Welcome to the blog that brings you little nuggets of information about sake. This time we introduce the most representative type of rice used to make sake— Yamada Nishiki.
The King of Sake Rice Yamada Nishiki
The best types of rice for making sake are referred to as Shuzokotekimai (LIT: special rice for brewing. Only rice that has passed a special inspection can be categorised as Shuzokotekimai.
Yamada Nishiki is a variety of Shuzokotekimai that because of its outstanding features has earned the title of ‘king of the sake rice, the zenith with a high price to match. It was born in 1923, at the agricultural research station in Akashi City, Hyogo Prefecture, from an artificial cross-breeding of Yamada-Ho and Tankanwataribune. Even today, 80% of the total Yamada Nishiki yield is grown in Hyogo Prefecture.
Traits of Yamada Nishiki
Some of the traits that make it the king of sake rice include a large size grain with a good sized white heart (a nucleus filled with starch), contains very few proteins that can contribute unwanted off flavours to the end product, good water absorbency and digestibility. These are also the traits that create a high quality koji called Tsukihaze, a type of koji where the hypha of the koji mould has penetrated right to the centre of the rice grain. However, the king does not come without its drawbacks. Namely: one of the reasons why Yamada Nishiki is always in such short supply is because it is so notoriously difficult to grow. For starters, the below conditions have to be met.
- A place with morning to evening extremes of hot and cold.
- A soil rich in nutrients.
- The seeds must be laid at intervals to allow for sufficient sunlight and breathing space.
- Sufficiently skilled farmers with the right technology to hand.
Condition no.1 makes it difficult to grow good quality Yamada Nishiki in the more northern reaches such as Niigata and Yamagata; it is generally not done.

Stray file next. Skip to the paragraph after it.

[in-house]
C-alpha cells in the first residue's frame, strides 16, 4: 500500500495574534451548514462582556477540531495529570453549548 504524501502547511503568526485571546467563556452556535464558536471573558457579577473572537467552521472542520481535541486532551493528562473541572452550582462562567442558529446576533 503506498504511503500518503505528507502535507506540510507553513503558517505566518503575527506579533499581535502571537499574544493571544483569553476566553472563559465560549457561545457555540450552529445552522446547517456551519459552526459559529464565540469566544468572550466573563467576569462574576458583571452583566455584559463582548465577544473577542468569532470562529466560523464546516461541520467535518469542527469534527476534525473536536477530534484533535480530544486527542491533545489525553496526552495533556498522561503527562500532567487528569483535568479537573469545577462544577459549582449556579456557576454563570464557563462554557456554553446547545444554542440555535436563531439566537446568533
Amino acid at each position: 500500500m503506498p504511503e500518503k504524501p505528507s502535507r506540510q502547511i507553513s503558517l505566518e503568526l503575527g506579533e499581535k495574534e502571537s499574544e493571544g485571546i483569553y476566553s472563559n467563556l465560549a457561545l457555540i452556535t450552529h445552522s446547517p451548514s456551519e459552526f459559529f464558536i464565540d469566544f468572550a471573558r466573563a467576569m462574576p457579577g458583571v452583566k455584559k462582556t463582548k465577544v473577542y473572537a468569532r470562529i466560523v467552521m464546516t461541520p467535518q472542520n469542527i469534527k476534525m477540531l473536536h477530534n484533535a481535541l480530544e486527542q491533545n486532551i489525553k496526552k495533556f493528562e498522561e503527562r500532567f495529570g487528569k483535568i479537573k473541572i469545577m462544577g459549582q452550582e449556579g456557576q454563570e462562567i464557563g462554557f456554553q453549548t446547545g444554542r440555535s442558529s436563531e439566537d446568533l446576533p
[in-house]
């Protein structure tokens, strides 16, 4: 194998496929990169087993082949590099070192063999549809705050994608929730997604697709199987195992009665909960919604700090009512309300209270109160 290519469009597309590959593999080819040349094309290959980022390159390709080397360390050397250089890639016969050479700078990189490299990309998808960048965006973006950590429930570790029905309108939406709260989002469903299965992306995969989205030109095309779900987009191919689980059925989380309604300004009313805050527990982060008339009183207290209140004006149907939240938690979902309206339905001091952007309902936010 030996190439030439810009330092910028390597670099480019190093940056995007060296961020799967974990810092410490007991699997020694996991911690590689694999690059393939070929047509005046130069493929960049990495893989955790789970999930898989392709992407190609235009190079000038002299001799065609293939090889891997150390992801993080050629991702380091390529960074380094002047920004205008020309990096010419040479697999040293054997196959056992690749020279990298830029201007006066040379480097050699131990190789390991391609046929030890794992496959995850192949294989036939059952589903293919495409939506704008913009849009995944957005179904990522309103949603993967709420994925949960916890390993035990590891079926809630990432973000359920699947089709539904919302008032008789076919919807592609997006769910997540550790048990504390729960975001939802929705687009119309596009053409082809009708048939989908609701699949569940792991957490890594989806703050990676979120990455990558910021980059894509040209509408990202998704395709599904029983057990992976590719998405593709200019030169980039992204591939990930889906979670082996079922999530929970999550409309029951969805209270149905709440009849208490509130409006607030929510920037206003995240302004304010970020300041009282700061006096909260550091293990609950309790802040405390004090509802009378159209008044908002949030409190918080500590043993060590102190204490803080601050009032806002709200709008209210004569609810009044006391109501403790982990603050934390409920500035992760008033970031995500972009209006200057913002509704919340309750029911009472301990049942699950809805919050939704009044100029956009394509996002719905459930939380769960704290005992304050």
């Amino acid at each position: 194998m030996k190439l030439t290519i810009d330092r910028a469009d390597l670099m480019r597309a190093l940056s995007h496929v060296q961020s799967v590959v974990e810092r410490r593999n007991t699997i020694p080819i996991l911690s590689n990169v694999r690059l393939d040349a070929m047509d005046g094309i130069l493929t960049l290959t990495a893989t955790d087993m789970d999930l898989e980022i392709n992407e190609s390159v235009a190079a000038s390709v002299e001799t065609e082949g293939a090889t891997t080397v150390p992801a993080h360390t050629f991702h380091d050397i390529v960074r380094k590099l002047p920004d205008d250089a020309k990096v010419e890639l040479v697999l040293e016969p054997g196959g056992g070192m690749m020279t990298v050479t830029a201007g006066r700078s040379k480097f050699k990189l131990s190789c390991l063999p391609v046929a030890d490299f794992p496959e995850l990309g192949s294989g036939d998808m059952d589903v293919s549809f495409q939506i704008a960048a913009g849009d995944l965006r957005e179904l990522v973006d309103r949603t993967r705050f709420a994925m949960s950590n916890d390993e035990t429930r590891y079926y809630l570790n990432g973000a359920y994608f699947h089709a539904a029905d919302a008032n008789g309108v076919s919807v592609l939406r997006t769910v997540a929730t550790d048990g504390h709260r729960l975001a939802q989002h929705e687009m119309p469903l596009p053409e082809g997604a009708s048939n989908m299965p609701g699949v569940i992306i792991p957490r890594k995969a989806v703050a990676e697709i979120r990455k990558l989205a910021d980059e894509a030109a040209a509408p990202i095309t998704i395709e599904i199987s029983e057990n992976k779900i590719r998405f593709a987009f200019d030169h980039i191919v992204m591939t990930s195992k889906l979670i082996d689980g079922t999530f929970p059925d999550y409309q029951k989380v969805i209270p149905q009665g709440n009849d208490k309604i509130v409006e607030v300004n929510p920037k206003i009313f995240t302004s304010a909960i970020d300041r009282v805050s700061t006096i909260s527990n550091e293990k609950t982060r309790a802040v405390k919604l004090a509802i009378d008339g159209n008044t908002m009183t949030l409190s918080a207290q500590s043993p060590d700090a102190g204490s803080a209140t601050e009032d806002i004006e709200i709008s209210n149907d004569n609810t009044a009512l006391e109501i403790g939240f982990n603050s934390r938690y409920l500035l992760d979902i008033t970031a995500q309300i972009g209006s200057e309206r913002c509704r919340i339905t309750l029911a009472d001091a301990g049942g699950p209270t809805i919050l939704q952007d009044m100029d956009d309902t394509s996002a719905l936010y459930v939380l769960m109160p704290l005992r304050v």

Because Yamada Nishiki is a type of rice that ripens very late its harvest often clashes with the typhoon season which can spell disaster; its top heavy nature makes it vulnerable in the face of such extreme weather which is why it is important to develop a sturdy stem. So, whether or not Yamada Nishiki will be successfully harvested or not is a yearly lottery. This is ultimately what makes it such an expensive, sought after type of sake rice. So much so that in recent years it has been in short supply which has prompted some breweries to start securing their own supply of Yamada Nishiki by converting local none-sake-rice growing farmers. Some brewers have even started to grow their own private supply of Yamada Nishiki inside the brewery grounds.
Extra Note: The main Yamada Nishiki growing area is called Banshu and is located in Hyogo Prefecture. The rice fields that produce the best Yamada Nishiki are classified as A-grade.
Traits of Sake Made with Yamada Nishiki
Sake made with Yamada Nishiki tends to have both a good flavour and aroma, as well as a fuller-bodied more fine-grained texture. It is the rice of choice to make the cleaner more aromatic styles, Daiginjo in particular. It is also the rice of choice to make competition entry sake. In fact the majority of gold winning entrants at the ‘National New Sake Tasting Competition’ will have been made with it.
So there you have it! That pretty much about wraps up this little sermon on the king of sake rice.
Here at KURAND SAKE MARKET, we are fortunate to be able to showcase a large variety of sakes made with Yamada Nishiki.
37. Noto Junmai Ishikawa Prefecture Kazuma Brewery (see this article to learn more about their farmer brewer partnership)
35. Kihotsuru Tokubetsu Junmai Saga Prefecture Motoyama Brewery
19. Miyoshikiku YN 60% Jikagumi Tokushima Prefecture (made with Awanami grown Yamada Nishiki rice polished to 60% in the straight from press to bottle style)
60. Fukunishiki Junmai Ginjo Hyogo Prefecture (Banshu)